Here’s Why We Launched A Blog Mr. Publisher

In a farewell message Publisher Jeff Mezzztesta offered wide ranging comments about his career, the state of the media today, and blogs as he prepared to move to another publishing enterprise.

In his column he had this to say about blogs:  “. . . Internet blogging isn’t journalism.  What manages to barely pass the drivel test is there for entertainment purposes.  To me, barking out half-truths and conspiracies under pseudonyms is an insult to professional journalists.  Bloggers have taken their best shots at the Whig and the second guessing just bounces off.  They don’t get the concept that even a little wrong is still wrong.”

We’re not sure to whom Publisher Mazzztesta is referring but we’ll go ahead and offer some remarks on how we discovered the value of blogging for a cause.  In April 2008 we learned the Town of Elkton was selling some public park land it had recently acquired through a state grant.  Of course we worked to convince officials that this wasn’t a good idea.  After failing to find a receptive audience with the political leadership we took the next step by attending town meetings to oppose the project publicly.  A  Whig reporter was at those sessions, and each time the subject came up we surely thought we’d read about it in our daily paper in three or four days.  But that would never happen.

Commissioner Storke, sometimes joined by Commissioner Given, would strongly oppose the loss of the Maryland Open Space Land.  Having a good sense for what is news we surely thought that these open sessions were going to be headline pieces in our local paper, but again each morning our daily edition failed to deliver the news.  After about two  months of watching these activities we started calling the paper to make sure they weren’t missing the story that would be of interest to a general readership, concerned public policy, and required nothing more than reporting what was happening in front of them at town meetings.  We’d even craft our remarks in a summary sort of way to help orient someone to the story.  Too, there were very quotable remarks with the official body as the commissioners argued over the issue.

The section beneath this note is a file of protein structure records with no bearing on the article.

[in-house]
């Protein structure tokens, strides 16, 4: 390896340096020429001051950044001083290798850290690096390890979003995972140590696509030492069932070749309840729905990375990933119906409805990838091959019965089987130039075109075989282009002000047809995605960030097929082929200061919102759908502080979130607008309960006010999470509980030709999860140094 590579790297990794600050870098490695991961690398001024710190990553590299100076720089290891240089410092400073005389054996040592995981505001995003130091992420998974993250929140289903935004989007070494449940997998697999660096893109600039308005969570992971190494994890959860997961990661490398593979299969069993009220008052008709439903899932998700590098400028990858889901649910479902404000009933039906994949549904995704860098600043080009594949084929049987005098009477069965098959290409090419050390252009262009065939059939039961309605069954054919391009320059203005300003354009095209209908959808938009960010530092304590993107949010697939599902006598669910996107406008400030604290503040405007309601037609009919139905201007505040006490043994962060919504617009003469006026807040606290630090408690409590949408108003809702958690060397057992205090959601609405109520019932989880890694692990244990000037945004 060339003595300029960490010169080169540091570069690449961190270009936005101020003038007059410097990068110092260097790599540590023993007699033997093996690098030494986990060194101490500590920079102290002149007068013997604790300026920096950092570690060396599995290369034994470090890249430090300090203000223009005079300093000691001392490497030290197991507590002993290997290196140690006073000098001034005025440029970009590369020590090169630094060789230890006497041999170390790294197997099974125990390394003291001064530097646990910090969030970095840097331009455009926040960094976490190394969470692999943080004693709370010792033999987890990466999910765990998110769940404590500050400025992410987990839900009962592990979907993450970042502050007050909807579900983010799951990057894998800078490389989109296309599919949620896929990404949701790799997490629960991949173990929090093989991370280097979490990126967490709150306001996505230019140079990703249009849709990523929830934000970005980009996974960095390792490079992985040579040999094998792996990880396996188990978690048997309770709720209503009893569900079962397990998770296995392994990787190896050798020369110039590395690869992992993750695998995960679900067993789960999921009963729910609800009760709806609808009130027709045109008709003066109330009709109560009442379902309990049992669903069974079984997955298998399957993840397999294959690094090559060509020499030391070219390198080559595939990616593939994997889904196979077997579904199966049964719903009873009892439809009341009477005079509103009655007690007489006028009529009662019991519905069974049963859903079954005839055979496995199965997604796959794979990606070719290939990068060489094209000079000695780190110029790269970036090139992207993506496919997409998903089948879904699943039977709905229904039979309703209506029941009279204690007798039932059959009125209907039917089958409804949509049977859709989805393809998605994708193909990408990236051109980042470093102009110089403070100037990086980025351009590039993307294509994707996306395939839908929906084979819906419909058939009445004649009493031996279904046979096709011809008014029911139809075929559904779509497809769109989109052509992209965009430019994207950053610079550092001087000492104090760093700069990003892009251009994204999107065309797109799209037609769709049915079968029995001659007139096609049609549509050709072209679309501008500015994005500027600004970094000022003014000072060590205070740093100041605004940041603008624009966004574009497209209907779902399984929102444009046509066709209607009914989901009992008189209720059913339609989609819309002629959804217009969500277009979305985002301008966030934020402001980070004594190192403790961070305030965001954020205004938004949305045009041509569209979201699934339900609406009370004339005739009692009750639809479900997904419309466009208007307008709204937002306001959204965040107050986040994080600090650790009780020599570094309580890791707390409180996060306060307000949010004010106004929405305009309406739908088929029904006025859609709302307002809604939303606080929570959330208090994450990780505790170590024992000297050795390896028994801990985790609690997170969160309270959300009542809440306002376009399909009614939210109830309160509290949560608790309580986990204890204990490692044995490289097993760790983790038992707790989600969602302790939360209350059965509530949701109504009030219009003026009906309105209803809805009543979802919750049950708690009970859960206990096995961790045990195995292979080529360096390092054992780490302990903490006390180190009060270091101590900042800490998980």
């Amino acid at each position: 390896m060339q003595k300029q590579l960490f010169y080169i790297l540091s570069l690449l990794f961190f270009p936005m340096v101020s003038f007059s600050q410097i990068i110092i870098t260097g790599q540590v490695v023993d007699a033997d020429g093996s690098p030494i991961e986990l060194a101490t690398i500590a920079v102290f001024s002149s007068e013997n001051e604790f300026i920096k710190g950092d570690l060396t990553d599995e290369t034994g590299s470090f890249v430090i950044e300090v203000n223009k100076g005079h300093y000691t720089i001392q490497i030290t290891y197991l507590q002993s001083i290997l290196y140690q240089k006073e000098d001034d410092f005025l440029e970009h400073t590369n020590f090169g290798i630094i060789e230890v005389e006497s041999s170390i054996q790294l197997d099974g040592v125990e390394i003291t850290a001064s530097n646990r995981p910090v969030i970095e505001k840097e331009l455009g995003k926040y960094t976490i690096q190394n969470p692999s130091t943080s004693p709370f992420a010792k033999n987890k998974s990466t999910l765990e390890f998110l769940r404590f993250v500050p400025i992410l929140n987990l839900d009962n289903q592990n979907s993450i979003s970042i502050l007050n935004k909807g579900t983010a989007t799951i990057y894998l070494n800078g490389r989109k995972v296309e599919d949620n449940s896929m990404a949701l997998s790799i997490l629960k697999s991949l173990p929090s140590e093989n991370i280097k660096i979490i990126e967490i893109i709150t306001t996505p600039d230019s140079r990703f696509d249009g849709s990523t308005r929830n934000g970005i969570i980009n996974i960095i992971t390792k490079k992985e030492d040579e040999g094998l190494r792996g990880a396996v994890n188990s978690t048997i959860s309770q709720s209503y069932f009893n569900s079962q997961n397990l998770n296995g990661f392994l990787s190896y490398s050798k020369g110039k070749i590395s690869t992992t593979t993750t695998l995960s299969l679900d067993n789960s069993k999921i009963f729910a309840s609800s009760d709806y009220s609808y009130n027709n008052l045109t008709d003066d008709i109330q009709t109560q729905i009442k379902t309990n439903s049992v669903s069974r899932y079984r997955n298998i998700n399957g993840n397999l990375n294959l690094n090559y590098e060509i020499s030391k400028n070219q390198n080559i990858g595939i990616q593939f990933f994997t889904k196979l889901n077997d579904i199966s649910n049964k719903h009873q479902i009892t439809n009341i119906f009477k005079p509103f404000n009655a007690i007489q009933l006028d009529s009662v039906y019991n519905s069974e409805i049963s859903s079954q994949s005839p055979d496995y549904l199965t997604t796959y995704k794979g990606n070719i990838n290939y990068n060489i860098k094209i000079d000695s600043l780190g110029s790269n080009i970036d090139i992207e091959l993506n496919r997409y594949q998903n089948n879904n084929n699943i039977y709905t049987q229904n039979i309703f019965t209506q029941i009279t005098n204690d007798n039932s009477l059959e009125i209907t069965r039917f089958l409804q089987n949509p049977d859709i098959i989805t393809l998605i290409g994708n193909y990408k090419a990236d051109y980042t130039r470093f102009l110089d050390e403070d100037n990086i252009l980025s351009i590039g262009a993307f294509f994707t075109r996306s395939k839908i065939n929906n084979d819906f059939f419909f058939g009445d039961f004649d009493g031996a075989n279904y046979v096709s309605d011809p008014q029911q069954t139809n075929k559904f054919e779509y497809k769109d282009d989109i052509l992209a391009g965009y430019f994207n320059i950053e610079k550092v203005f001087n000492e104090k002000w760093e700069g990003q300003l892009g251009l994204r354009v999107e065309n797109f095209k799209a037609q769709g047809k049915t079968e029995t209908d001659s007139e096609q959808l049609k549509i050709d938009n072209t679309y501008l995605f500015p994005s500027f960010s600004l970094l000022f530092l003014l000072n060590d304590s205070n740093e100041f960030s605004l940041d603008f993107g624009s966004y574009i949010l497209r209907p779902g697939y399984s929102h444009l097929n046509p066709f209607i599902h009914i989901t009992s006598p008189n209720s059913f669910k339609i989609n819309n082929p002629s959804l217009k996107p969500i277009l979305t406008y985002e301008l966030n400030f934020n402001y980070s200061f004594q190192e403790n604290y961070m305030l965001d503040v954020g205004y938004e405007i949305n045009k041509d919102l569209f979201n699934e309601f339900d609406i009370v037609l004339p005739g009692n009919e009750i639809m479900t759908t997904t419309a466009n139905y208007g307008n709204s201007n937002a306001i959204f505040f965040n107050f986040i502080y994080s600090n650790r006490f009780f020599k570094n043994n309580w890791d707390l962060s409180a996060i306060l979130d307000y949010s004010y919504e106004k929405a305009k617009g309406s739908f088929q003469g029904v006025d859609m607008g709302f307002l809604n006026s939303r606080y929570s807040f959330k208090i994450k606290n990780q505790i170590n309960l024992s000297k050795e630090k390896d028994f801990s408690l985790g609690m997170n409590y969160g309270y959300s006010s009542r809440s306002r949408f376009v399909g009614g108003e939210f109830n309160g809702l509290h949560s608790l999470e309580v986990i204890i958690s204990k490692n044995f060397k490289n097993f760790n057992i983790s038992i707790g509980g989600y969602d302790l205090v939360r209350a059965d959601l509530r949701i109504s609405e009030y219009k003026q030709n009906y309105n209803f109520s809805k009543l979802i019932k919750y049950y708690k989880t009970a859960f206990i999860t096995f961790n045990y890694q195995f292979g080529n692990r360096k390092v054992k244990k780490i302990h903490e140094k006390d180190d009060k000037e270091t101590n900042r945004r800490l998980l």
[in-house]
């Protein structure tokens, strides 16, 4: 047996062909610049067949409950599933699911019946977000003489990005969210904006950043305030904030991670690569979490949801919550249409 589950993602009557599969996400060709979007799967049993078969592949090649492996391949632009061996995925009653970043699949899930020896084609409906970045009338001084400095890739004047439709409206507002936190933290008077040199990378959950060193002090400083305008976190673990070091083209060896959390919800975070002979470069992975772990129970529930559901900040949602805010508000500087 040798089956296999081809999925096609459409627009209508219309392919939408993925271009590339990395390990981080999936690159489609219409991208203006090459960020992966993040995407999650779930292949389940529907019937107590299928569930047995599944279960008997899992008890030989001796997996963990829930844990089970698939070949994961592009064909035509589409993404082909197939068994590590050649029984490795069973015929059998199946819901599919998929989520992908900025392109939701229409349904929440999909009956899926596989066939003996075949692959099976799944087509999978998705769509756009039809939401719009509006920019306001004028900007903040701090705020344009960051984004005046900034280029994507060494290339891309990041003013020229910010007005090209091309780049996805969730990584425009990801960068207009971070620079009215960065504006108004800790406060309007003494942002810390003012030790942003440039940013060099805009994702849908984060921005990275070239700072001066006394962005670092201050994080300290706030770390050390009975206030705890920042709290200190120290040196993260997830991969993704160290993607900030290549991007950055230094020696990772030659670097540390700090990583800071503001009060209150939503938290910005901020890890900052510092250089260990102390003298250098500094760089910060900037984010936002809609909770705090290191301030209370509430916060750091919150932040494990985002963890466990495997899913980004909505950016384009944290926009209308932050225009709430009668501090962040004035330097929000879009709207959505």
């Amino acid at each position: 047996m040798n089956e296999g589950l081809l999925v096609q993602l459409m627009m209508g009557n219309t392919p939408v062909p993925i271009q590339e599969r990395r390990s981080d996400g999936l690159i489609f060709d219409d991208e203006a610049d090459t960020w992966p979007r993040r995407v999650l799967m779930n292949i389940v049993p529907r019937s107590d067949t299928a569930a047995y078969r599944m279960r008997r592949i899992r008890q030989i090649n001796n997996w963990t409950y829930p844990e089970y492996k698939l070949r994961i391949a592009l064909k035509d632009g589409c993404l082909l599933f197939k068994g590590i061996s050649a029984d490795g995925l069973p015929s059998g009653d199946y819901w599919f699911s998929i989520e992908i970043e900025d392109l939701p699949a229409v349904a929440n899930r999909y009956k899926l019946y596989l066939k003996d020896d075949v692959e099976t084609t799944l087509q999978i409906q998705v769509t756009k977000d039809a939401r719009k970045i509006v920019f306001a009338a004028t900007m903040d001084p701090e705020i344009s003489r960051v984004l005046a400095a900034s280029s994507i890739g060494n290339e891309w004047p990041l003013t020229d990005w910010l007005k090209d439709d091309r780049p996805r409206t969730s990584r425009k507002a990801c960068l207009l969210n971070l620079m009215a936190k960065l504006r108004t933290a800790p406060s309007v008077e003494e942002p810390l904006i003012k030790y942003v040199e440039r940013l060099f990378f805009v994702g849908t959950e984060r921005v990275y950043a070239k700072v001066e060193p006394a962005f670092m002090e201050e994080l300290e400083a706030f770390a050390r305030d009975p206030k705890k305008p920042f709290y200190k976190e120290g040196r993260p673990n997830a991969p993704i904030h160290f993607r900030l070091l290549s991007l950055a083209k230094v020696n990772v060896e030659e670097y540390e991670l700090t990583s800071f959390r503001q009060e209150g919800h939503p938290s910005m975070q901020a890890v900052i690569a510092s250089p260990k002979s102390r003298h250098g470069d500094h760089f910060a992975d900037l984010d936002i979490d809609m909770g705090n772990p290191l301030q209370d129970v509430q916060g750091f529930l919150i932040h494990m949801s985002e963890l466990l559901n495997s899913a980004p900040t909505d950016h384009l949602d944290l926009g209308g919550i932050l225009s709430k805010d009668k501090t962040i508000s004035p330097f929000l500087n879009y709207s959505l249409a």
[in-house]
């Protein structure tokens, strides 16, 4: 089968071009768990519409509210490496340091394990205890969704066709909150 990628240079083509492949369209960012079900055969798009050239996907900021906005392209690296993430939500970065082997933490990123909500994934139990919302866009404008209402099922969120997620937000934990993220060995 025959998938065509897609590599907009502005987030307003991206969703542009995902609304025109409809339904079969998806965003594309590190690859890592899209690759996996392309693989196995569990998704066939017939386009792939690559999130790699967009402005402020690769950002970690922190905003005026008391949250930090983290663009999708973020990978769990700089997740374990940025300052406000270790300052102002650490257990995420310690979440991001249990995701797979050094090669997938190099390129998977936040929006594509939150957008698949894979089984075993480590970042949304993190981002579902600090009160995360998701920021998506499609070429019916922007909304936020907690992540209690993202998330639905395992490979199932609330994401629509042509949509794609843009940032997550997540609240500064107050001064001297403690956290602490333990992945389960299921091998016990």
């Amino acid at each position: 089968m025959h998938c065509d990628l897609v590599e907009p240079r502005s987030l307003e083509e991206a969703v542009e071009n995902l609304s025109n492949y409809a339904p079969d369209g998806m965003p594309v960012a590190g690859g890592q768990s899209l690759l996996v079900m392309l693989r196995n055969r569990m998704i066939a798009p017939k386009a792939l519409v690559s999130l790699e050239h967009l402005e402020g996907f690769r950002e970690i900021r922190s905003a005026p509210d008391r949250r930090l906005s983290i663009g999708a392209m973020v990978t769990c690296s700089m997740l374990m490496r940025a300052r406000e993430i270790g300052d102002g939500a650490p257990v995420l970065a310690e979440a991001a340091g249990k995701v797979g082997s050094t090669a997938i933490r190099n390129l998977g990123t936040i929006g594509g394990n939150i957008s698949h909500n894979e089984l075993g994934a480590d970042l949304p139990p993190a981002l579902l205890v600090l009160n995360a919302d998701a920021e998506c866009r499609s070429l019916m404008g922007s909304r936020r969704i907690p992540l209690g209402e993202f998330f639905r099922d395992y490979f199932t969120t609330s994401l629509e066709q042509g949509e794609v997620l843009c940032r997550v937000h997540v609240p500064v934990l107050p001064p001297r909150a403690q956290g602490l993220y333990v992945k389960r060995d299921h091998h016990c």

After watching more months pass by while the town continued advancing forward with the proposal, we had to come up with another alternative to spread the word, since the Cecil Whig wasn’t going to touch a story that was in the public interest and required no journalistic effort other than quoting what was happening in public view.

Thus our blog, Someone Noticed, was launched as an alternative method for spreading the “411 on the Mayor and Commissioners of the Town of Elkton.”  While this was nothing as large as the SPCA allegations, it attracted an audience.  On a good day, we were getting nearly 500 unique hits.  The public started commenting about their effort at town meetings, which before the weblog would have largely been unknown to a wider audience.  Commissioner Jablonski, the Director of the Elkton Alliance, even complained about all the rumors that were being caused about the situation at one meeting.

To do some digging on our own we started filing Freedom of Information Act requests and we came up with powerful documents, such as a recommendation from the town administrator saying don’t do it.   When the Commissioners made assertions about facts, we’d independently fact-check the assertions.   Once Commissioner Jablonski told the other members that this was done in Port Deposit, so they weren’t doing soemthing that was untired.  So we called Port Deposit and the state agency responsible for protecting the public land.  It had never happened and we received a srong email from Mayor Abrahms of Port Deposit saying that the western Cecil County municiplality we could rest assured that town would protect its open space.  As the noise grew louder and louder, the town after an additional four months of bad publicity and growing budget challenges finally decided to abandon the attempt.